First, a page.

He then started a small company–a preventative-medicine centre–which performed comprehensive mineral and trace element assessments on athletes, which, based upon the test results, specific nutritional supplementation recommendations were made to those athletes. He began as a distributor in a
Duly speaking, it was the genesis of BALCO.
Then Conte got greedy. And someone else, they got even greedier.
Conte did wilfully, without regard to the laws governing either the body or the soul, defraud the sport of purity by producing the world’s fastest, synthetically-enhanced species. He was then knocked off the totem pole with the snitch release of a performance-enhancing drug in a syringe to Dr. Don Catlin, and thus fell the BALCO Empire–one piece of evidence, one protected testimony and one victim of their own doing at a time.
Feel sorry for poor, old Vic for transcending from a night player in bars, to a confined man behind bars?
No. He cheated to the highest degree, and got what came to him.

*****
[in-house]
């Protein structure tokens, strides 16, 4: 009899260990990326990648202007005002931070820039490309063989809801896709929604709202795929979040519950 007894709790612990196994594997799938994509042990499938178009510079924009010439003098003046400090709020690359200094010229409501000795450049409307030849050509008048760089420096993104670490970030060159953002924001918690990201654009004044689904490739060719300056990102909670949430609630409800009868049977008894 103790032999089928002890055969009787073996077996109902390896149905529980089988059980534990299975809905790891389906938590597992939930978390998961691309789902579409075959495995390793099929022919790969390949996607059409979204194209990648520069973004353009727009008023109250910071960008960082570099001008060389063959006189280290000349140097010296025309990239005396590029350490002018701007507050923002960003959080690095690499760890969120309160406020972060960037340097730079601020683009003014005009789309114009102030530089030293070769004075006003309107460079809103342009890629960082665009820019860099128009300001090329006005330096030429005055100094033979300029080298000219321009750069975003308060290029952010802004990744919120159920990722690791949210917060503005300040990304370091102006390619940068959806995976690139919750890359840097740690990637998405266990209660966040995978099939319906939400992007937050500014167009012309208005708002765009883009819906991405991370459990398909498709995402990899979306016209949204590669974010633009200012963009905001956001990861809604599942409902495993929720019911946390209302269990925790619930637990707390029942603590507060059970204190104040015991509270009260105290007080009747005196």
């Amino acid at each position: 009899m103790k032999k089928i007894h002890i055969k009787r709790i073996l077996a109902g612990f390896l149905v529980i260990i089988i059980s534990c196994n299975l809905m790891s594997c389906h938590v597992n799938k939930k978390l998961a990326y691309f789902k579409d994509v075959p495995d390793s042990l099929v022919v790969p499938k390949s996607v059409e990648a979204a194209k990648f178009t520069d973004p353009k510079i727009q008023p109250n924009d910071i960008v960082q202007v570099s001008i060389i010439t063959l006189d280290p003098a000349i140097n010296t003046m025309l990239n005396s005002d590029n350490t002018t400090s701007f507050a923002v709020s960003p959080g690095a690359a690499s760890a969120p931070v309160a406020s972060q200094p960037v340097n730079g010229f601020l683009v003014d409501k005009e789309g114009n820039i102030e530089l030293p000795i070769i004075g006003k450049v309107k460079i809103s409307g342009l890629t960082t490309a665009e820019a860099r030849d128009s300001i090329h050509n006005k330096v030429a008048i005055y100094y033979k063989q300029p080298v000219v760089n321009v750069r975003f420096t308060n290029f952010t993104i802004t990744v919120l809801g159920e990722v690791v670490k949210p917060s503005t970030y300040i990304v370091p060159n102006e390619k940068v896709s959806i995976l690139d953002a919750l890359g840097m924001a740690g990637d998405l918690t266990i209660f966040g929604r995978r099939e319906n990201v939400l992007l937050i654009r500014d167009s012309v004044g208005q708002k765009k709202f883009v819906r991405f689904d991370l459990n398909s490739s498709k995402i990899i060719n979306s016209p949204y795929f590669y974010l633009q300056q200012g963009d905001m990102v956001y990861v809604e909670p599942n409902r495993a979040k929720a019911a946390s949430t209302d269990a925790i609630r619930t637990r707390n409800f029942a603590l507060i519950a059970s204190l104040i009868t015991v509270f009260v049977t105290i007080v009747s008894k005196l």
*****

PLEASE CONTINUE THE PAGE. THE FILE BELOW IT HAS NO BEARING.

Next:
Game over. Insert new quarter.
There is a sustained list of athletes who had made choices to lie, cheat, steal and swindle fans of their vicarious hopes and dreams. Many before them–in eras known for such occurrences–have never been caught, and have never confessed to these wrongdoings. This is not a new phenomenon.
They’d reached such high scores on the achievement scale that no amount of quarters or cheat-sheets can ever sufficiently guide or instruct those behind them on how to surpass them without trying to tilt the machine. Moreover, they’ve massed up millions in greed points, that the help they’d received along the way had often been discarded and left on its own.